Join Jake, SOFO’s reptile and amphibian specialist, for an exciting adventure to see a vernal or ephemeral, temporary pool.
Vernal pools are small, seasonal, depression wetlands, usually found in forested areas. These wetlands are defined by several characteristics—one of the most important being their ephemeral nature. Vernal pools are fed by snow melt and spring rains. They reach their highest points during the spring. Come summer and fall vernal pools may be almost or completely dry. Given these seasonal drying periods, vernal pools are fishless and instead host a unique collection of other plants and animals. Some of these animals require vernal pools for breeding purposes. These species are known as vernal pool obligates. Here on Long Island, examples of vernal pool obligate species include various amphibians such as the marbled salamander (Ambystoma opacum), the blue-spotted salamander (Ambystoma laterale), the spotted salamander (Ambystoma maculatum), the eastern tiger salamander (Ambystoma tigrinum), the wood frog (Lithobates sylvaticus), and the eastern spadefoot toad (Scaphiopus holbrookii), as well as invertebrates such as the fairy shrimp (Anostracan spp.).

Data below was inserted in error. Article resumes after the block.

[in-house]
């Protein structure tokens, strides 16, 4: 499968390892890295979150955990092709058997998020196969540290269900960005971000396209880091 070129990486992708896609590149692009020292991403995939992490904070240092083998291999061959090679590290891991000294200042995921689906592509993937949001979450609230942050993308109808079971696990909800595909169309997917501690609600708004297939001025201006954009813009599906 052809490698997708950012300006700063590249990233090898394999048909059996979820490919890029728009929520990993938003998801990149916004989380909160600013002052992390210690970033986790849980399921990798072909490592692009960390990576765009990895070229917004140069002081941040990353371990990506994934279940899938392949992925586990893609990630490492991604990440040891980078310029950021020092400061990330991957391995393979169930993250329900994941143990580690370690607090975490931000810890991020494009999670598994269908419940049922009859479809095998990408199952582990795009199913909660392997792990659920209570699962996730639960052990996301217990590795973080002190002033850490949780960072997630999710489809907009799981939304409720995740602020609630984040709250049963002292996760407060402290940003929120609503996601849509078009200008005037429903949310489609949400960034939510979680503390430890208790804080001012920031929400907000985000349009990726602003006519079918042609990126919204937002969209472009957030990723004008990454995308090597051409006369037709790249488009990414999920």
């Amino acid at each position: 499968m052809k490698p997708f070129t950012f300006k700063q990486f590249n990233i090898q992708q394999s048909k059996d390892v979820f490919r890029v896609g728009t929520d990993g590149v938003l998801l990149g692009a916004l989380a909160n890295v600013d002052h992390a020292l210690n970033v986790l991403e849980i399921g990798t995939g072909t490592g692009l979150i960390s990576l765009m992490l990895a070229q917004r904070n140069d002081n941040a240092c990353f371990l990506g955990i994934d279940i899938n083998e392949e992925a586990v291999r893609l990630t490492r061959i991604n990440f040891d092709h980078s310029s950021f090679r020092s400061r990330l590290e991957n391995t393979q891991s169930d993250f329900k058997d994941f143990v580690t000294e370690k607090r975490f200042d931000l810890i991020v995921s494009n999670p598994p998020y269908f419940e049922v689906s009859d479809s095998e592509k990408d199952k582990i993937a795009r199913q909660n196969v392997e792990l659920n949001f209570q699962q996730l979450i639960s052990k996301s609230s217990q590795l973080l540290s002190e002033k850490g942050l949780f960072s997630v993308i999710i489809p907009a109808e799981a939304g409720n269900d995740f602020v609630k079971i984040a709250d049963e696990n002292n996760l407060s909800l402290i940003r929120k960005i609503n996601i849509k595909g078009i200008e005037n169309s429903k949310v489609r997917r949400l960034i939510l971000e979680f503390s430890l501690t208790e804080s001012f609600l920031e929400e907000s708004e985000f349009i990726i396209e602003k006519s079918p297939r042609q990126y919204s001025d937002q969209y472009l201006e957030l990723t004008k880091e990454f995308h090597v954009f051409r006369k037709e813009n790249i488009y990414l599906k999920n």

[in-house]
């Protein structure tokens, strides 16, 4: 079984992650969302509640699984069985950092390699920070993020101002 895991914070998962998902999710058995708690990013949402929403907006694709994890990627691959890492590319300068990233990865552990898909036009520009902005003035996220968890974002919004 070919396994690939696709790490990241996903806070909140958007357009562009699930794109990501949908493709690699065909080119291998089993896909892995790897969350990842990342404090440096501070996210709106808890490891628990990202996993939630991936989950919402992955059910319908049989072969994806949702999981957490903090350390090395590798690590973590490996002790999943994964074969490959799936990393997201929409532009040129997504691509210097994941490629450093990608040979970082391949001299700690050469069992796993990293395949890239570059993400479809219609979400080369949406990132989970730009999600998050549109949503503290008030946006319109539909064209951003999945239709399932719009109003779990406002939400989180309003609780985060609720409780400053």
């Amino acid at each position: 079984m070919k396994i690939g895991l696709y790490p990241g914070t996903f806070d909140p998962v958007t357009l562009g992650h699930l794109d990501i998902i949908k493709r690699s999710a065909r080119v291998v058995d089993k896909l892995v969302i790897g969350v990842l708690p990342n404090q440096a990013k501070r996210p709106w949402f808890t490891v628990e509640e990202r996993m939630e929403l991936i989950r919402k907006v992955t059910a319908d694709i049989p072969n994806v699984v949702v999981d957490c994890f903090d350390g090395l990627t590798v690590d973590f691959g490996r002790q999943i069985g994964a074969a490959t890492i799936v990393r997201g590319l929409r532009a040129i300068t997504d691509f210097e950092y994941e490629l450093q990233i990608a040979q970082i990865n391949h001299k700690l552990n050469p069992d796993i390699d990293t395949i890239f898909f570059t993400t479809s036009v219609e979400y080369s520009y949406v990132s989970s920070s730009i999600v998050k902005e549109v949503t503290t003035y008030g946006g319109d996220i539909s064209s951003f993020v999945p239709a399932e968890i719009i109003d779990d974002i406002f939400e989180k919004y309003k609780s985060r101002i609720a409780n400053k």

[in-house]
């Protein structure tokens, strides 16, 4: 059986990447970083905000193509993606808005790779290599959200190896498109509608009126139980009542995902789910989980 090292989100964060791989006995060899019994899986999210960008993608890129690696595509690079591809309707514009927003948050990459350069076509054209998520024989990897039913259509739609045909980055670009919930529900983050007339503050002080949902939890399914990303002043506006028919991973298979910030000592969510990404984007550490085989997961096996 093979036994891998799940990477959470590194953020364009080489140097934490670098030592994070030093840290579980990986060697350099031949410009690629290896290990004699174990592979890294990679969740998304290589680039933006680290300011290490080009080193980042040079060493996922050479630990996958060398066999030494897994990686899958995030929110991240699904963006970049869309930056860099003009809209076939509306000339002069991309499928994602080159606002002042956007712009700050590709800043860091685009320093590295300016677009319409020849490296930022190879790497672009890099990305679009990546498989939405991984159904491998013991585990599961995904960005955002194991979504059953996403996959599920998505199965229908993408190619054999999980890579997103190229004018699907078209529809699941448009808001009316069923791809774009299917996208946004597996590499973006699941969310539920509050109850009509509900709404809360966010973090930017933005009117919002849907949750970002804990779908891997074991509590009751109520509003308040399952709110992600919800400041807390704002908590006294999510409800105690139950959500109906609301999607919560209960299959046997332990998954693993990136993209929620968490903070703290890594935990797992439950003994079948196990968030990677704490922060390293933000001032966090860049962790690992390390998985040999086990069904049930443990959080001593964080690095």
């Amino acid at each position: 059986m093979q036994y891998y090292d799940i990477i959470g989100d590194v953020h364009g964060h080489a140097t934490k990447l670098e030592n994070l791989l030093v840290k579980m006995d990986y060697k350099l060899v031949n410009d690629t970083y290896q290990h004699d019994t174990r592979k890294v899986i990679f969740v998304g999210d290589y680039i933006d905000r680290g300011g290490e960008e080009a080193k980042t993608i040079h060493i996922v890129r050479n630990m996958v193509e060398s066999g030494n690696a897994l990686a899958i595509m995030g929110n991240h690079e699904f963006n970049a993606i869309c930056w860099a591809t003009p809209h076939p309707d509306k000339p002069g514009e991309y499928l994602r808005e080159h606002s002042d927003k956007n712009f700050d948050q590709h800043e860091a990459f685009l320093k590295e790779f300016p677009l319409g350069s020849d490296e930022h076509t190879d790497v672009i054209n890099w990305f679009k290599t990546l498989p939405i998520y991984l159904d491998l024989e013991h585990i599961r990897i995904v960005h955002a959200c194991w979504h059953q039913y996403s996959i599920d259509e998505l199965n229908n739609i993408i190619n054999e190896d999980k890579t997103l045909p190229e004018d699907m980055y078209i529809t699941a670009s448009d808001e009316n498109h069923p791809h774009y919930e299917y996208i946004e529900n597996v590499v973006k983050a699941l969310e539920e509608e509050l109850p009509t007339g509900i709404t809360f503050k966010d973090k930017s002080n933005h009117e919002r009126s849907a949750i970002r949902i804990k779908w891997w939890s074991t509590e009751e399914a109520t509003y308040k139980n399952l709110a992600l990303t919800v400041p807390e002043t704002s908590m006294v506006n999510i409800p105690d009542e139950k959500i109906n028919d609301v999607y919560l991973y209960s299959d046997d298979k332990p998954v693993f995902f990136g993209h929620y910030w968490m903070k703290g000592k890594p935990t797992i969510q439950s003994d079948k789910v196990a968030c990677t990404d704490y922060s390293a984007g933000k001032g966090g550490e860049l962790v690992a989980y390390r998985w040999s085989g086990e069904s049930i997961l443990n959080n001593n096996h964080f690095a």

For nonmembers, there is a $15 fee for Adults and $10 fee for children for this program. This program fee will also provide non-members with free admission to the museum on a day of their choice. Members are free.
Advanced reservations are required for all events. To register for this program, please contact us at firstname.lastname@example.org or call 631-537-9735.